Monthly Algebra 2 Blog Posts! #Alg2Chat

Thanks to all of the Algebra 2 Teachers who submitted a blog post this month!  Don’t forget about our Algebra 2 Twitter Chat, this Thursday at 9PM EST (#Alg2Chat).

We would love to have you blog with us!  Here are the topics that we will be discussing at the #Alg2Chat’s on Twitter this month.  It would be great for you to blog so you can share your blog link during the discussions.

9/8/16 – Student Engagement

9/15/16 – Rich Problems for Algebra 2

9/22/16 – Making Groups Work

9/29/16 – How You Use Technology

Fill out this form to submit your blog post.

Algebra 2 Teacher Blogs!

Check out these blogs from teachers who teach Algebra 2! If you teach Algebra 2, Pre-Calculus, Math 2, or Math 3, then please scroll down to add your blog to the list!

These are the blogs of the teachers who signed up to connect already.  You can fill out the form at the bottom.  I will add you to the list when I update this page (about twice a month).

Check out the #Alg2Chat hashtag on Twitter starting in September.  We will be meeting Thursday nights, 9PM EST.

Amy McNabb
Jonathan Schoolcraft
Henri Picciotto
Jonathan klupp
Dylan Kane
Wendy Menard
Shaun Carter
Lisa Winer
Mark Kreie
Andrew Stadel
Trever Reeh
Shai McGowan
Sean Sweeney
Bonnie Davis
Lisa Henry
Brandy Cajudoy
Melissa Allman
Ali Grace Eiland
Tara Daas
Lane Walker
Mary Williams
Matt Baker
Julie Reulbach
Brian Palacios
Lauren Goldfish
Marsha Foshee
Heather Rosson
Nolan Doyle
Jennifer abel
Laurie Hailer
Christie Bradshaw
Robin Mathews
Sara VanDerWerf
Andrew BC
Steve Dull
Suzanne von Oy
Madelyne Bettis
Nate Goza
Jennifer Kelly
Tara Daas
Jill Weitgenant
Jennifer White
Nathaniel Highstein
Anna Vance
Jennifer Fairbanks
Sara B. Vaughn
Taylor Horn
Scott Keltner
Kat Glass
Amy Gruen
Meg Craig
Lois Burke
Rachel Fruin

If you teach Algebra 2, Pre-Calculus, Math 2, or Math 3, please add your blog to the list!

Once added, you can see the other Algebra 2 teachers in this spreadsheet.

Because Anne

And because May.  I never do these things, but Anne, you are awesome.  So here goes…

A- Age: I’m better with age.

B- Biggest fear: The dark

C- Current time:  9:11 (I was going to bed when I realized I hadn’t posted this!)

D- Drink you last had: Moscow Mule

E- Every day starts with: Working out to Game of Thrones.  Obsessed with the rower.

F- Favorite song:  F-ing Perfect, by Pink

G- Ghosts, are they real? NO

H- Hometown: Catlettsburg, KY

I- In love with: Life

J- Jealous of: Huff

K- killed someone?: hahahaha, not yet.  I have amazing restraint.

L- Last time you cried?: Today in the math office.  I laughed so hard I cried.  Real tears – last week, family can be tough (see K).

M- Middle name: Rae

N- Number of siblings: 3

O- One wish:  That everyone could just get along.

P- Person you last called: My sister

Q- Question you’re always asked:  What is going to be on the test?

R- Reason to smile: Summer

S- Song last sang:  Jamming by Marley

T- Time you woke up: 4:45 am

U- Underwear color:  pink

V- Vacation destination: Hawaii

W- Worst habit: so many….if you know me, you know my bad habits.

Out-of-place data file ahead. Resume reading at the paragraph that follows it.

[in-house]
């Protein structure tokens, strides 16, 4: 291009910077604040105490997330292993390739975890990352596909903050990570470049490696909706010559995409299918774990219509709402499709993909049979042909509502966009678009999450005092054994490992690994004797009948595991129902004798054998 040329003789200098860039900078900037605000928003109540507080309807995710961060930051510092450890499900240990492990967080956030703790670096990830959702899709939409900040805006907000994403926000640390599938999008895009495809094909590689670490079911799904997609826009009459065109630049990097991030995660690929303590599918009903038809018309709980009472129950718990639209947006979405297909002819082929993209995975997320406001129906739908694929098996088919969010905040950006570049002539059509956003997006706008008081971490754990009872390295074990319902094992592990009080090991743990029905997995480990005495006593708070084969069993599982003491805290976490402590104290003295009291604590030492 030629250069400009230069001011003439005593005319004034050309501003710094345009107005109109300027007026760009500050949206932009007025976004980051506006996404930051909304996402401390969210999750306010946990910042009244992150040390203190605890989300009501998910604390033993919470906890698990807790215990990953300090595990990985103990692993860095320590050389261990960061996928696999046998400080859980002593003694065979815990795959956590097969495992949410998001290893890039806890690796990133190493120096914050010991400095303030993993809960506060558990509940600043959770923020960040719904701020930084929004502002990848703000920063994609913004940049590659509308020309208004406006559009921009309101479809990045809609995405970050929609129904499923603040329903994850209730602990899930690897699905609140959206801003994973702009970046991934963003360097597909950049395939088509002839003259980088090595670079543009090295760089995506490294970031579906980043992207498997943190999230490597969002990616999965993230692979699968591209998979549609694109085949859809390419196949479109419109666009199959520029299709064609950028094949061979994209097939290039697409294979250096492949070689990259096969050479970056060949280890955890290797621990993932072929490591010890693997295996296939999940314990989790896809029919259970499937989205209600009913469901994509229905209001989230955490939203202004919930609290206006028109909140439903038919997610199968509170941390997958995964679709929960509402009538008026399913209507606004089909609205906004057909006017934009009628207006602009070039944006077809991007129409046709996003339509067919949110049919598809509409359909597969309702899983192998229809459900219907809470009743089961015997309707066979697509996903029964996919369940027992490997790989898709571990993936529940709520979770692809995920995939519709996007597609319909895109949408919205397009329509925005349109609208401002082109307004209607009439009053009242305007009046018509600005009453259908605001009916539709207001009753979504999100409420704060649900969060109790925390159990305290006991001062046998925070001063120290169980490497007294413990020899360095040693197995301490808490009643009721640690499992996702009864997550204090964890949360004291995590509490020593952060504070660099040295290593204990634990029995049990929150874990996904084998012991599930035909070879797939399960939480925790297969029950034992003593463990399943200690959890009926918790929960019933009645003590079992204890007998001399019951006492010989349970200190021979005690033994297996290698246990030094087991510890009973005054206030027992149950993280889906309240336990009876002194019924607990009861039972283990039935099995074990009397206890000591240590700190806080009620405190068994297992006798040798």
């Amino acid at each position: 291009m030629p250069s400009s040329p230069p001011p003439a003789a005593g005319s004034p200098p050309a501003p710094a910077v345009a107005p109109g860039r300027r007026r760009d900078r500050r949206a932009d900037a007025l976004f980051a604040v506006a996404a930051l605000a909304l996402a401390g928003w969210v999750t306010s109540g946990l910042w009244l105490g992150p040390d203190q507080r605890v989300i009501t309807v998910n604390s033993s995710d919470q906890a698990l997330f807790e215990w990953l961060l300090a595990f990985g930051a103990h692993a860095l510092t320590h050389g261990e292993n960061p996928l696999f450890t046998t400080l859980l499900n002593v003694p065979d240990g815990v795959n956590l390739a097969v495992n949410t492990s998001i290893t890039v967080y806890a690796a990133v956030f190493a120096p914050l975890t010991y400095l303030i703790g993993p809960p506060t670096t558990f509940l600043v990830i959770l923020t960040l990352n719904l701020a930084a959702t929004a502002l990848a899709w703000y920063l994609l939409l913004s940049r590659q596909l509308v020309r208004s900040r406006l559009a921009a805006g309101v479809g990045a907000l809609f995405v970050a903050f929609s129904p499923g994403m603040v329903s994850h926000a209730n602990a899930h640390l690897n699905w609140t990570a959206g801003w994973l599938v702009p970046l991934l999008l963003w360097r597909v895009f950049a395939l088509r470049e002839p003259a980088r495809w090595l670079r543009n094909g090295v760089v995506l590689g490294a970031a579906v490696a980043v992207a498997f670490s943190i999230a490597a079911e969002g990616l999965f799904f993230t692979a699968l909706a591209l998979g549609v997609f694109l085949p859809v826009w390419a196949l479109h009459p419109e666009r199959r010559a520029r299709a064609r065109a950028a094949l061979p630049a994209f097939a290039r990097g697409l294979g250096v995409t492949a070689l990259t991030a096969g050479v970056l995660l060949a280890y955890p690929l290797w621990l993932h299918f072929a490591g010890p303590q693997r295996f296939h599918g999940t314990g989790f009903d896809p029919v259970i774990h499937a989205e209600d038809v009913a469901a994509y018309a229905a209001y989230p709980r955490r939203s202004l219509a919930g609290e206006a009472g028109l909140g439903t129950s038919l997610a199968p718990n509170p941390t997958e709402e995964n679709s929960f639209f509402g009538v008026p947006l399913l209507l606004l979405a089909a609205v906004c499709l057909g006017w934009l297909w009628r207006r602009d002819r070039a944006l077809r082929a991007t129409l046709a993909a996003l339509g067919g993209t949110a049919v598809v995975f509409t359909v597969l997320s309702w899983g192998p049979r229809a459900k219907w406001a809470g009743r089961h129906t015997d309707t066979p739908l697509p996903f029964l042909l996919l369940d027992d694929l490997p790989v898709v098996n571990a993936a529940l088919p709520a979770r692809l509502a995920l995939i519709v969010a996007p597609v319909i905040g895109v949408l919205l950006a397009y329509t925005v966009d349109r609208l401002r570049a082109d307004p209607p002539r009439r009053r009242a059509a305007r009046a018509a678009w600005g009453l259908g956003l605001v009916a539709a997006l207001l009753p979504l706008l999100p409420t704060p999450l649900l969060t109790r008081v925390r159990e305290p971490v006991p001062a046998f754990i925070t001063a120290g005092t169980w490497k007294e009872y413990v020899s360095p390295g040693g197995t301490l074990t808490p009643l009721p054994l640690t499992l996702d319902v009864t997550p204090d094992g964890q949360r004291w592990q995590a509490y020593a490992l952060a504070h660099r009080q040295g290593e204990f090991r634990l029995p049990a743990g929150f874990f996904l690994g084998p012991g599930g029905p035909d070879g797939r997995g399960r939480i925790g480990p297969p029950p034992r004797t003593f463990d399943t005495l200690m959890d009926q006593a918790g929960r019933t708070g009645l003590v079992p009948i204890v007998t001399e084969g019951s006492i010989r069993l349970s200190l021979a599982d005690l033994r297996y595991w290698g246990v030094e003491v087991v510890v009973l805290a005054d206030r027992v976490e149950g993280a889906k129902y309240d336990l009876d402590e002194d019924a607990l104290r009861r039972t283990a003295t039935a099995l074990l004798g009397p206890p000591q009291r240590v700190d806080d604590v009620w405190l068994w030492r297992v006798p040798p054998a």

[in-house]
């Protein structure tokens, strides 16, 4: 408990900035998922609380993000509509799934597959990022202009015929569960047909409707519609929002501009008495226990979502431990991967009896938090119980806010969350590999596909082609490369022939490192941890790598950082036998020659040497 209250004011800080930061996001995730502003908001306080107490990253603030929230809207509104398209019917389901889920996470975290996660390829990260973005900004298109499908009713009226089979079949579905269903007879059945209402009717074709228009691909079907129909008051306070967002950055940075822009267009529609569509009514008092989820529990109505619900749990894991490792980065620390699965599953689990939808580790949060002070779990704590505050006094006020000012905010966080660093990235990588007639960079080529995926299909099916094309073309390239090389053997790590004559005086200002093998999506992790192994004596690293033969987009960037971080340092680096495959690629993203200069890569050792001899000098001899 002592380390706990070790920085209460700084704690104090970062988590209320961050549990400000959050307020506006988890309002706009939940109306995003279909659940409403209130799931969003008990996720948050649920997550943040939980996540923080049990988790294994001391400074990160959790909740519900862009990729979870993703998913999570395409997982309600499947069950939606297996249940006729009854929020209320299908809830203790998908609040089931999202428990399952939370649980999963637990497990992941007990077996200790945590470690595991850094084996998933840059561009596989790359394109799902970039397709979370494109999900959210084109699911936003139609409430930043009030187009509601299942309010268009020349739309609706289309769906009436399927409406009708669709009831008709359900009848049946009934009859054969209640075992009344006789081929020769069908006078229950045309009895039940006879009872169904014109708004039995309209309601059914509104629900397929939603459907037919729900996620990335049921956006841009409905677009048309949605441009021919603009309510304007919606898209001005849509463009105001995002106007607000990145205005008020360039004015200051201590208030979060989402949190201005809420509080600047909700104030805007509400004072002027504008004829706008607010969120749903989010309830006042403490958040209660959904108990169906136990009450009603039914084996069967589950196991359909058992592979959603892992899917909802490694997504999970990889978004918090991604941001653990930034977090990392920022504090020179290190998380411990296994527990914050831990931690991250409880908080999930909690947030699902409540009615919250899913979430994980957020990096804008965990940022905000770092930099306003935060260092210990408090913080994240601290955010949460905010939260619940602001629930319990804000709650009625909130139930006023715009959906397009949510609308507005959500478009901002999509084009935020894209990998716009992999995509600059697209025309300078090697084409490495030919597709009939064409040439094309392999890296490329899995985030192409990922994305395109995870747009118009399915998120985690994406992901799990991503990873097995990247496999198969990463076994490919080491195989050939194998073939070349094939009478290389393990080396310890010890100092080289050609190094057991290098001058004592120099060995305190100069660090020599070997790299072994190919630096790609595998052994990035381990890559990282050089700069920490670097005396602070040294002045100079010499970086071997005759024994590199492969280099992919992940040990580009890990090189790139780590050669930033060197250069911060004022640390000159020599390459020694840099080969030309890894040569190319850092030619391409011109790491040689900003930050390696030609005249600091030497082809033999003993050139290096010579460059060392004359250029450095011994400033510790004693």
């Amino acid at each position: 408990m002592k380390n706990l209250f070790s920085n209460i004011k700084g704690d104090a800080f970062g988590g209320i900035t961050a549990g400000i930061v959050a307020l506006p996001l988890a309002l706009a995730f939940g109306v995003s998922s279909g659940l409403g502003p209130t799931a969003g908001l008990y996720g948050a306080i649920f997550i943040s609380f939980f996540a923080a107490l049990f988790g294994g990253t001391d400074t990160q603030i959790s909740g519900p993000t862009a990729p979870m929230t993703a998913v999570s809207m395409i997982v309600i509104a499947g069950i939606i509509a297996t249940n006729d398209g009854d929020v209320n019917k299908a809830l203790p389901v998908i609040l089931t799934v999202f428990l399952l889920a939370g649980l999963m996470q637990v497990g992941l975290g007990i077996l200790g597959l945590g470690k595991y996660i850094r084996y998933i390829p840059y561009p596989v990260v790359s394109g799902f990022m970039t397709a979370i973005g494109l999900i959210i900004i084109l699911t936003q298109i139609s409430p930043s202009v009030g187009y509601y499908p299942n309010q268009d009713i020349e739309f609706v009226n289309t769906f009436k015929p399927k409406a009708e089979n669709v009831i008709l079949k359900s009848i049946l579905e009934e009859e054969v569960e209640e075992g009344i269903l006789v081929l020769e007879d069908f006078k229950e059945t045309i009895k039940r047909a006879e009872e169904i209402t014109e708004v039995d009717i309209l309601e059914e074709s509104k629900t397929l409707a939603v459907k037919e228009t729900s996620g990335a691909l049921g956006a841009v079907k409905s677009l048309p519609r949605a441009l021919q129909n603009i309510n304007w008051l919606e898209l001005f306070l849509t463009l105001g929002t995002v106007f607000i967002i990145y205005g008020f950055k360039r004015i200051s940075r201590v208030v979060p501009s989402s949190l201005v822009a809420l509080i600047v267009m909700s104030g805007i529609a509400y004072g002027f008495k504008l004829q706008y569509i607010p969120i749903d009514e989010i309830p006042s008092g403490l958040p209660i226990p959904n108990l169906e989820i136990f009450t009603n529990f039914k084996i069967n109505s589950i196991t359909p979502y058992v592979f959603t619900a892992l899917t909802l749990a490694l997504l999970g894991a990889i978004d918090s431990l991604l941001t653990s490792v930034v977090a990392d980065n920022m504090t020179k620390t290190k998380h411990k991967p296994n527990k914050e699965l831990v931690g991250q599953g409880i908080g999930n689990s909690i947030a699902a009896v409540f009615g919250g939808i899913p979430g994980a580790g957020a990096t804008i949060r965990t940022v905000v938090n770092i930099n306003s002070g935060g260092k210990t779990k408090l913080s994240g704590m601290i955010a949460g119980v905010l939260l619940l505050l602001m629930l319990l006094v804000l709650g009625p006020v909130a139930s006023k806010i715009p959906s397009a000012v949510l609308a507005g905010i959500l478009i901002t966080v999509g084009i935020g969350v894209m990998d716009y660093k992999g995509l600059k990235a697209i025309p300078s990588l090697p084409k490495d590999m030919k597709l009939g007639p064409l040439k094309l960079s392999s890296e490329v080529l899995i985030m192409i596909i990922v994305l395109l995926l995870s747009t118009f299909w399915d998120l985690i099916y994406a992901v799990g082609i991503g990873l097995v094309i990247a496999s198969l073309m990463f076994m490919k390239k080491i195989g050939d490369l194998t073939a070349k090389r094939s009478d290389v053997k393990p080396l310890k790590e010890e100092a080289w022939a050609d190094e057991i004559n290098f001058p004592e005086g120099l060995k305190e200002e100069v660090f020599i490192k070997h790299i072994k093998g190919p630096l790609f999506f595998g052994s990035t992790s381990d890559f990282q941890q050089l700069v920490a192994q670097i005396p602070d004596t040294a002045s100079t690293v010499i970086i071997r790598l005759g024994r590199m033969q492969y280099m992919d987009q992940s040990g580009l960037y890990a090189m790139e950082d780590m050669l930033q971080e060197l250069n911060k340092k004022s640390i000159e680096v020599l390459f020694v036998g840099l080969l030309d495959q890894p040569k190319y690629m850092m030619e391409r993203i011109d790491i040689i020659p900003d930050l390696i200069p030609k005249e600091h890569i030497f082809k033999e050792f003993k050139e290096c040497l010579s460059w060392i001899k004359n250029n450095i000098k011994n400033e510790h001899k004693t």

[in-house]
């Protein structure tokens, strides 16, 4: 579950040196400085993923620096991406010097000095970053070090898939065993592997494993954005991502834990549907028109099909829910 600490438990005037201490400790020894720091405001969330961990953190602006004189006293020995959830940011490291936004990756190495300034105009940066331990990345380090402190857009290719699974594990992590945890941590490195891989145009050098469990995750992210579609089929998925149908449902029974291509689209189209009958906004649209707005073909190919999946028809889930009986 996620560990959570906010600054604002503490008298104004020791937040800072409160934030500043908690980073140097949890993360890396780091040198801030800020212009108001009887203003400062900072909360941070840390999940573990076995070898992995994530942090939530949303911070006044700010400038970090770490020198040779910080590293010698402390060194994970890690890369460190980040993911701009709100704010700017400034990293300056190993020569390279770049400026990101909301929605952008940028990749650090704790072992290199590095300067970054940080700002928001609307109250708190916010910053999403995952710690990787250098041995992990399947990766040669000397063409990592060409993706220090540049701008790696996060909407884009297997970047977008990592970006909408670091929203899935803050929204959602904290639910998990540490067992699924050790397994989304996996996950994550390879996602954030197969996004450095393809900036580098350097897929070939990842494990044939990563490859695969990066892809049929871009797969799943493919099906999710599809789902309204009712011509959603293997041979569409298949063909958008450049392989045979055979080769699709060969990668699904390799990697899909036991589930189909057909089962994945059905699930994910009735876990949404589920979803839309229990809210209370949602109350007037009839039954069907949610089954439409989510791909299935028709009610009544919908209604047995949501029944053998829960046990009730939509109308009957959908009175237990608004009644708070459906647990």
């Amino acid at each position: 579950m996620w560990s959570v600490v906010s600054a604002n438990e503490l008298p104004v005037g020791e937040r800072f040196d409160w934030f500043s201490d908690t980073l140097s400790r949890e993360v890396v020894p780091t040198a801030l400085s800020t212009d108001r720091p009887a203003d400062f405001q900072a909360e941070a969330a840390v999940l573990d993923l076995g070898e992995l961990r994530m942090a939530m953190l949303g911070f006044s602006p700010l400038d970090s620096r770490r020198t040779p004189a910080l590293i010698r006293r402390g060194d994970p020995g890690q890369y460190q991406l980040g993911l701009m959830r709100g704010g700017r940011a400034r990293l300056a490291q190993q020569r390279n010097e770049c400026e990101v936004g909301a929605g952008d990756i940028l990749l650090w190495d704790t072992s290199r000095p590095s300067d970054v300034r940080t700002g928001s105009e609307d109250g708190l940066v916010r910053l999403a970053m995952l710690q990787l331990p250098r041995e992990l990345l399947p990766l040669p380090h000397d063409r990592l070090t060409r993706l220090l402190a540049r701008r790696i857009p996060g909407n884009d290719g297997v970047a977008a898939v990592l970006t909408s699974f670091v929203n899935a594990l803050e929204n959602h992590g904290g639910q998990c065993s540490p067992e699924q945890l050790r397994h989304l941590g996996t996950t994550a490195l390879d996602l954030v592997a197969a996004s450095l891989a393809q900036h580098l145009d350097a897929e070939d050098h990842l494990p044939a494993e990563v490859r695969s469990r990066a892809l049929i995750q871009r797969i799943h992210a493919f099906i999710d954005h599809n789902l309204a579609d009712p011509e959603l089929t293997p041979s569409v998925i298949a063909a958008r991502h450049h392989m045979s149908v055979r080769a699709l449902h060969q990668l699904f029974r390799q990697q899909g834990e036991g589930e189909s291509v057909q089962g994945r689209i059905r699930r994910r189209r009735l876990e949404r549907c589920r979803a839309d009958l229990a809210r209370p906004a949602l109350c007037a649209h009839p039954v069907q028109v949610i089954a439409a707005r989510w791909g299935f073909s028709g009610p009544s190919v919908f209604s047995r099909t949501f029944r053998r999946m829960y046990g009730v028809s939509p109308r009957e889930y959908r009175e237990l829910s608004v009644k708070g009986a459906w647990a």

Y- Your favorite food: rare Ahi Tuna

X- X-Rays you’ve had: Teeth

Z- Zodiac sign: Capricorn


Nominate 8 more people…

Julia, Sam, Mattie, Chris, Elizabeth, Rachel, MeganSean

Tweet, Connect, Repeat

I am talking about Twitter at the NCTM Regionals in Nashville, TN.  Here are the links referred to in my talk.

Read more about the #MTBoS (MathTwitterBlogosphere).

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Read more about the MTBoS

Exploring the MathTwitterBlogosphere

mentor3First off – if you have ever thought about blogging, and really want to JUMP ALL IN, then sign up for the Explore the MTBoS blogging initiative.  We will even provide you with an experienced blogger from the MTBoS to mentor you!  It’s only four blog posts, and starts in January.  We also would love more mentors!  Please join us!  🙂

Join Twitter!

Don’t be an egg!  Add a picture and personalize your profile so other teachers will know you are serious and want to follow you back!  Add what subjects you teach and any interests that you may have.

Twitter Guides – Must reads for new and experienced tweeters

Twitter Essentials



Blogging Class for Middle and High School Students

At my school, the first week back is called “WinTerm”.  It is a week where all of the students get to take different classes.  We have all day and half day classes, and some students even go on trips for the week.

I decided to teach a half day class on blogging.  I created a blog for my students on how to blog with daily instructions.  It has been such a fun week!  My students have done an excellent job – and even ran through everything I wanted to teach them by Wednesday!  So Thursday I had them read and comment on each other’s blogs.  Today I am going to teach them how to REALLY use Twitter.  Teenagers seem to use hashtags pretty randomly or mainly for sarcasm.  I also introduced them to so they could understand the coding behind the blogs.

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About mid-week we decided to do a group blog called “Study Songs” where songs and mnemonics are posted to help them study for school topics.  We put a form on there so anyone reading the blog could submit their favorite mnemonic.  Share it with your students so they can contribute too!

You could do blogging with a middle school class as well, probably beginning in 7th grade.  I taught one of my 7th grade students how to blog last year because she had a great idea that needed to be shared!  I have included her blog as well.

I was pleasantly surprised at how fast they went through the material I wanted to teach them this week.  And I really love reading their blogs!  I am learning about fitness, fashion, books I need to read, movies I need to watch, and food!  I have included their blogs below so you can also see what students are capable of!